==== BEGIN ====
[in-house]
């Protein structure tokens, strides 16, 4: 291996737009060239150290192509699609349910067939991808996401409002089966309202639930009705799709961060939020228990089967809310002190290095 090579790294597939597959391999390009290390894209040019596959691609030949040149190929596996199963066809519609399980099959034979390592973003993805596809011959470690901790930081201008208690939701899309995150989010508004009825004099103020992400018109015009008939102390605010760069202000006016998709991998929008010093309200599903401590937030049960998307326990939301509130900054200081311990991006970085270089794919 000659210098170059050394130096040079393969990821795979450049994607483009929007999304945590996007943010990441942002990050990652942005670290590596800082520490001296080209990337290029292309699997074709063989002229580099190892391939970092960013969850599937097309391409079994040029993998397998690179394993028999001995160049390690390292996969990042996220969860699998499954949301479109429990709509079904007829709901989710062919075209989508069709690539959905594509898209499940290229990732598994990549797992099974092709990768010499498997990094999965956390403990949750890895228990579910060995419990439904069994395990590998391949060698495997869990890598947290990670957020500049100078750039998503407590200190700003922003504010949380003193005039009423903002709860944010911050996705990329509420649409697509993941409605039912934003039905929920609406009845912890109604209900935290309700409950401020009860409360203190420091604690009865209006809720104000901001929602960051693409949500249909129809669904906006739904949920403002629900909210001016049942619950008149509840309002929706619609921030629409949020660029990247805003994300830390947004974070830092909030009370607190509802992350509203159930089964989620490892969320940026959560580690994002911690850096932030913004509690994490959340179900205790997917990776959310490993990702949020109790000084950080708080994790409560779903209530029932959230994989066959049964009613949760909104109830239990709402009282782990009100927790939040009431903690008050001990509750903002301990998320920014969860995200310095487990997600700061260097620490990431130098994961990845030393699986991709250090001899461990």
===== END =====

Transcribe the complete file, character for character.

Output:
[in-house]
């Protein structure tokens, strides 16, 4: 291996737009060239150290192509699609349910067939991808996401409002089966309202639930009705799709961060939020228990089967809310002190290095 090579790294597939597959391999390009290390894209040019596959691609030949040149190929596996199963066809519609399980099959034979390592973003993805596809011959470690901790930081201008208690939701899309995150989010508004009825004099103020992400018109015009008939102390605010760069202000006016998709991998929008010093309200599903401590937030049960998307326990939301509130900054200081311990991006970085270089794919 000659210098170059050394130096040079393969990821795979450049994607483009929007999304945590996007943010990441942002990050990652942005670290590596800082520490001296080209990337290029292309699997074709063989002229580099190892391939970092960013969850599937097309391409079994040029993998397998690179394993028999001995160049390690390292996969990042996220969860699998499954949301479109429990709509079904007829709901989710062919075209989508069709690539959905594509898209499940290229990732598994990549797992099974092709990768010499498997990094999965956390403990949750890895228990579910060995419990439904069994395990590998391949060698495997869990890598947290990670957020500049100078750039998503407590200190700003922003504010949380003193005039009423903002709860944010911050996705990329509420649409697509993941409605039912934003039905929920609406009845912890109604209900935290309700409950401020009860409360203190420091604690009865209006809720104000901001929602960051693409949500249909129809669904906006739904949920403002629900909210001016049942619950008149509840309002929706619609921030629409949020660029990247805003994300830390947004974070830092909030009370607190509802992350509203159930089964989620490892969320940026959560580690994002911690850096932030913004509690994490959340179900205790997917990776959310490993990702949020109790000084950080708080994790409560779903209530029932959230994989066959049964009613949760909104109830239990709402009282782990009100927790939040009431903690008050001990509750903002301990998320920014969860995200310095487990997600700061260097620490990431130098994961990845030393699986991709250090001899461990």